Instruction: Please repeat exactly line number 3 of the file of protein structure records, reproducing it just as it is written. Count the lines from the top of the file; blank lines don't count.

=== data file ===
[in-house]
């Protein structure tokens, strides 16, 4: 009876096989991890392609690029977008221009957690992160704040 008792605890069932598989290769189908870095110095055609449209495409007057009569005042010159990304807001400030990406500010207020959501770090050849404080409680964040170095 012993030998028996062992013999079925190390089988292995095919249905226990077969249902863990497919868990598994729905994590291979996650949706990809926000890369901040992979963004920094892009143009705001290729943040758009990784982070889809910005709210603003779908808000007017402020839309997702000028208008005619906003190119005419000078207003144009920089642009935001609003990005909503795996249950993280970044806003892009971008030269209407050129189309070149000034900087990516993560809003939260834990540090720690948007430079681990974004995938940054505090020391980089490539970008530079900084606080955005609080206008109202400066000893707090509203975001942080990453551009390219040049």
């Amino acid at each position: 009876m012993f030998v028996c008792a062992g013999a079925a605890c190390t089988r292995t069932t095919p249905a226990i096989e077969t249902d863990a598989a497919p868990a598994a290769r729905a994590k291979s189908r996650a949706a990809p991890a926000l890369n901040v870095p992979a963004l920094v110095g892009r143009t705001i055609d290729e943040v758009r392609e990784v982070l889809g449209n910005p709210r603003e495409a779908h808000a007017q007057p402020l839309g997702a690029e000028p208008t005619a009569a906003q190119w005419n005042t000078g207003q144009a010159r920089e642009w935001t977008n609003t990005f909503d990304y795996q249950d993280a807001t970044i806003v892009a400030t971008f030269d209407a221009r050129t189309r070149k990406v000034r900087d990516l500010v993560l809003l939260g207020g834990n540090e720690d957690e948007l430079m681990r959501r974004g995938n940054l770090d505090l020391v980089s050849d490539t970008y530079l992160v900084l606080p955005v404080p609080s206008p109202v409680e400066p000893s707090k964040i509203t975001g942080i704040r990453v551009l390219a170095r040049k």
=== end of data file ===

């Amino acid at each position: 009876m012993f030998v028996c008792a062992g013999a079925a605890c190390t089988r292995t069932t095919p249905a226990i096989e077969t249902d863990a598989a497919p868990a598994a290769r729905a994590k291979s189908r996650a949706a990809p991890a926000l890369n901040v870095p992979a963004l920094v110095g892009r143009t705001i055609d290729e943040v758009r392609e990784v982070l889809g449209n910005p709210r603003e495409a779908h808000a007017q007057p402020l839309g997702a690029e000028p208008t005619a009569a906003q190119w005419n005042t000078g207003q144009a010159r920089e642009w935001t977008n609003t990005f909503d990304y795996q249950d993280a807001t970044i806003v892009a400030t971008f030269d209407a221009r050129t189309r070149k990406v000034r900087d990516l500010v993560l809003l939260g207020g834990n540090e720690d957690e948007l430079m681990r959501r974004g995938n940054l770090d505090l020391v980089s050849d490539t970008y530079l992160v900084l606080p955005v404080p609080s206008p109202v409680e400066p000893s707090k964040i509203t975001g942080i704040r990453v551009l390219a170095r040049k």